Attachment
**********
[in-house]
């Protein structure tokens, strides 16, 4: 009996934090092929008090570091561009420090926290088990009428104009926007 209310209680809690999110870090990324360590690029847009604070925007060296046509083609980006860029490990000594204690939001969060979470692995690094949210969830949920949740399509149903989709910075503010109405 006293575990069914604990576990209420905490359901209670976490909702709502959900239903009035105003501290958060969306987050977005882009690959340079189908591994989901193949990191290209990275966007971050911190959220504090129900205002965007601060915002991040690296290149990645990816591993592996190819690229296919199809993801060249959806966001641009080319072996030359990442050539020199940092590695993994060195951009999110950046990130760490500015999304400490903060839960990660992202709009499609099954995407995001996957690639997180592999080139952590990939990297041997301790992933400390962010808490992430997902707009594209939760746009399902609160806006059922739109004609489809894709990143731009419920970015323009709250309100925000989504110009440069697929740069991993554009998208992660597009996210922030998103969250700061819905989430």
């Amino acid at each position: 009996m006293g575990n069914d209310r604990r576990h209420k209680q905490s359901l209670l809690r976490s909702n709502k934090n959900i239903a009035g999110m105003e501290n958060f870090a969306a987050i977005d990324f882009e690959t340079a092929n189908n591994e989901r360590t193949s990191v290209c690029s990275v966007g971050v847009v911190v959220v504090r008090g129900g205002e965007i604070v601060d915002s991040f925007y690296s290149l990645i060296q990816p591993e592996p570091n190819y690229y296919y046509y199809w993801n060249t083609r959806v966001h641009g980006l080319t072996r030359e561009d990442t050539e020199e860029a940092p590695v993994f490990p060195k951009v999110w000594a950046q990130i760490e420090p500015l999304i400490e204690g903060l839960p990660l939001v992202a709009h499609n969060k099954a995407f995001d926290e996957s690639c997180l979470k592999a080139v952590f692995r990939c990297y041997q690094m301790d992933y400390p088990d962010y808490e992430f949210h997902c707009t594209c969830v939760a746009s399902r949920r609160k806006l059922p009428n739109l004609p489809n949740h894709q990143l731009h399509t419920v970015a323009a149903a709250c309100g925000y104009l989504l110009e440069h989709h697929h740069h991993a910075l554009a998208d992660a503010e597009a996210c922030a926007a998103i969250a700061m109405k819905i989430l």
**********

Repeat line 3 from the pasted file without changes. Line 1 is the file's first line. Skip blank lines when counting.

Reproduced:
């Amino acid at each position: 009996m006293g575990n069914d209310r604990r576990h209420k209680q905490s359901l209670l809690r976490s909702n709502k934090n959900i239903a009035g999110m105003e501290n958060f870090a969306a987050i977005d990324f882009e690959t340079a092929n189908n591994e989901r360590t193949s990191v290209c690029s990275v966007g971050v847009v911190v959220v504090r008090g129900g205002e965007i604070v601060d915002s991040f925007y690296s290149l990645i060296q990816p591993e592996p570091n190819y690229y296919y046509y199809w993801n060249t083609r959806v966001h641009g980006l080319t072996r030359e561009d990442t050539e020199e860029a940092p590695v993994f490990p060195k951009v999110w000594a950046q990130i760490e420090p500015l999304i400490e204690g903060l839960p990660l939001v992202a709009h499609n969060k099954a995407f995001d926290e996957s690639c997180l979470k592999a080139v952590f692995r990939c990297y041997q690094m301790d992933y400390p088990d962010y808490e992430f949210h997902c707009t594209c969830v939760a746009s399902r949920r609160k806006l059922p009428n739109l004609p489809n949740h894709q990143l731009h399509t419920v970015a323009a149903a709250c309100g925000y104009l989504l110009e440069h989709h697929h740069h991993a910075l554009a998208d992660a503010e597009a996210c922030a926007a998103i969250a700061m109405k819905i989430l």